The discovery of the Golgi apparatus can be added to the long list of accidental discoveries, but the man after whom it is named was not a cytologist engaged in studying the inner structure of the cell, but a pathologist searching to prove a neuroanatomical theory.

THE GOLGI APPARATUS IN NEURONS AND EPITHELIAL CELLS OF THE COMMON LIMPET PATELLA VULGATA

  • D. Lacy
  • Biology
    The Journal of biophysical and biochemical cytology
  • 1957
TLDR
In cells containing a Golgi network it is suggested that the membrane extends through the whole of the apparatus in such a way that the substance it encloses may be regarded as being in a continuous phase.

ON THE NATURE OF THE CANALICULAR APPARATUS OF ANIMAL CELLS

TLDR
The progress that has been made along the different lines of investigation is summarized, and the interpretations of these structures which have been advanced by different workers are considered.

A study of the spheroid system of sympathetic neurones with special reference to the problem of neurosecretion.

  • O. L. Thomas
  • Biology
    The Quarterly journal of microscopical science
  • 1948
1. Evidence is put forward in support of the view that the Golgi complement of the vertebrate sympathetic neurone consists of a dispersed system of spherical bodies. These bodies can be studied in

Part II. Cytoplasmic inclusions during the differentiation and growth of the nerve cells

TLDR
It is concluded that the lipochondria and filamentous mitochondria are not necessarily self-reproducing bodies and Gatenby's three-phase theory for nerve cells does not apply to Locusta.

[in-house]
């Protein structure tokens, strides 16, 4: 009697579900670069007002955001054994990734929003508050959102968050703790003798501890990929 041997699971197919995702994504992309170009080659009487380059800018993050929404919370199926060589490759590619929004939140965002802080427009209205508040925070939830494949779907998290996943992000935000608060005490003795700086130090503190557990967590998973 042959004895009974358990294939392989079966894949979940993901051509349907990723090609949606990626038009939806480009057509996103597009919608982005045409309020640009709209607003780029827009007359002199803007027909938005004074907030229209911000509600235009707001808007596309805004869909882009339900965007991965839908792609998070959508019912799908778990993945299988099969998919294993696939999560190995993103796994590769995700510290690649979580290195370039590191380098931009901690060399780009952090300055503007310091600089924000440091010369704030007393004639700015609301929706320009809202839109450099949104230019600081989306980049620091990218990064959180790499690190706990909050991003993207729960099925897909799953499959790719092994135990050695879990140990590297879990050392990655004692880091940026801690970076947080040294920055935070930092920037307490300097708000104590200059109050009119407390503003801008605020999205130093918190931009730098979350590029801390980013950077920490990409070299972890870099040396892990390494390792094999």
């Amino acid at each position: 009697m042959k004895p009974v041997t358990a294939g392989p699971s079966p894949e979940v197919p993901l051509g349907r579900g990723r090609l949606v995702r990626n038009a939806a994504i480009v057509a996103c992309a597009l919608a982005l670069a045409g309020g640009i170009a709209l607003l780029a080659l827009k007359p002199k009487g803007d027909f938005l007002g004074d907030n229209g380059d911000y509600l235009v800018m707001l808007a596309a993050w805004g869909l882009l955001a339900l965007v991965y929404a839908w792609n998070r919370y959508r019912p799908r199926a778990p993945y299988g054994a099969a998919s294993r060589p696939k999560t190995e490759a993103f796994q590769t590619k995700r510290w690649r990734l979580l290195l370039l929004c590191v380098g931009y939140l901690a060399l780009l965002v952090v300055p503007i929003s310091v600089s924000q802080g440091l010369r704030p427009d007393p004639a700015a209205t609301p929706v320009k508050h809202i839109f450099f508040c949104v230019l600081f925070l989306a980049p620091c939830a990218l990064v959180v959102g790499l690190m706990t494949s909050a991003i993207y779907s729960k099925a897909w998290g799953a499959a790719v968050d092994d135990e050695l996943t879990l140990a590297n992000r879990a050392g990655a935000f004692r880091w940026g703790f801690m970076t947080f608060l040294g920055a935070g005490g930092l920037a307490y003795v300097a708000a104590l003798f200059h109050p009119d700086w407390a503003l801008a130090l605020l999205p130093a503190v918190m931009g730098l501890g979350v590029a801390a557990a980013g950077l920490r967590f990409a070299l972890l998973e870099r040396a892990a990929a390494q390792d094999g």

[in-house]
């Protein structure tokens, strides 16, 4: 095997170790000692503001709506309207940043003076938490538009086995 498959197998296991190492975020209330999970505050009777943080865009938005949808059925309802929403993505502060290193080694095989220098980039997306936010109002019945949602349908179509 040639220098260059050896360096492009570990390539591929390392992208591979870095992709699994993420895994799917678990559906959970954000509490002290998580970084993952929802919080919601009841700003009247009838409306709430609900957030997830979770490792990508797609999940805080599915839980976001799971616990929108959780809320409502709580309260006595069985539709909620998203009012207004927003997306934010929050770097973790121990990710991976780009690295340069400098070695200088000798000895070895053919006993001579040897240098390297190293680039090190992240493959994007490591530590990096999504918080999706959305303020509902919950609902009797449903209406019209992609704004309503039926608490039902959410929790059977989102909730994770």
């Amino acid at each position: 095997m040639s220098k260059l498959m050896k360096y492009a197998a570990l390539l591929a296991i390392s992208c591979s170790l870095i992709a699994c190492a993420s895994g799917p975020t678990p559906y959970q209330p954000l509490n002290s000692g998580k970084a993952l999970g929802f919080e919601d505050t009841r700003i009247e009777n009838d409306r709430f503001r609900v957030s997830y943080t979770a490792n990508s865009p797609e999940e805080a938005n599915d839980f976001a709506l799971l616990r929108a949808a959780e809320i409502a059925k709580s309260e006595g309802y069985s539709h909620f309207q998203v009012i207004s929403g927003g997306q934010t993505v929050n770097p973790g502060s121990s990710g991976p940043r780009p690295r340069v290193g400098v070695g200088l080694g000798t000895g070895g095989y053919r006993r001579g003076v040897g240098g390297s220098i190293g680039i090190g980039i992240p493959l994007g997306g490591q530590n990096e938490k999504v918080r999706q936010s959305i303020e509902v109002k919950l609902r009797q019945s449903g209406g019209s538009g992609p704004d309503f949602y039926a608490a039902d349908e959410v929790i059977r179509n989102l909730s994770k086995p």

The Cytoplasmic Inclusions of a Mammalian Sympathetic Neurone: A Histochemical Study

TLDR
The neurones studied were those of the anterior mesenteric and coeliac ganglia of immature rabbits, and the results indicate that the lipochondria consist of galactolipid (cerebrosid) and phospholipids, though the smallest ones may perhaps consist of GalactolIPid only.

The Cytology of Glandular Secretion

TLDR
The problem of glandular secretion shapes itself for the cytologist in terms decidedly different from those to which the physiologist is accustomed, and includes all that large group of phenomena in which materials of many kinds are elaborated in the cytoplasm only to be returned to the cell-system, or else extruded as a part of some secretion.

Memoirs: The Cytoplasmic Inclusions of the Germ-Cells. Part V. The Gametogenesis and early Development of Limnæa Stagnalis (L.), with Special Reference to the Golgi Apparatus and the Mitochondria

TLDR
The difference between the Golgi apparatus of a young oocyte and a full-grown ovum lies, not iu the fact that the Gol Gi rods of the latter are individually very much larger than those of the former, but mainly in the fact of the rods have increased enormously in number by binary fission.

Widespread occurrence of anti-troponin T crossreactive components in non-muscle cells.

TLDR
Using a monoclonal antibody generated against striated muscle troponin T, the presence of crossreactive components in smooth muscle and non-muscle cells was noted and the nature of the crossreaction and the extent of its occurrence was established.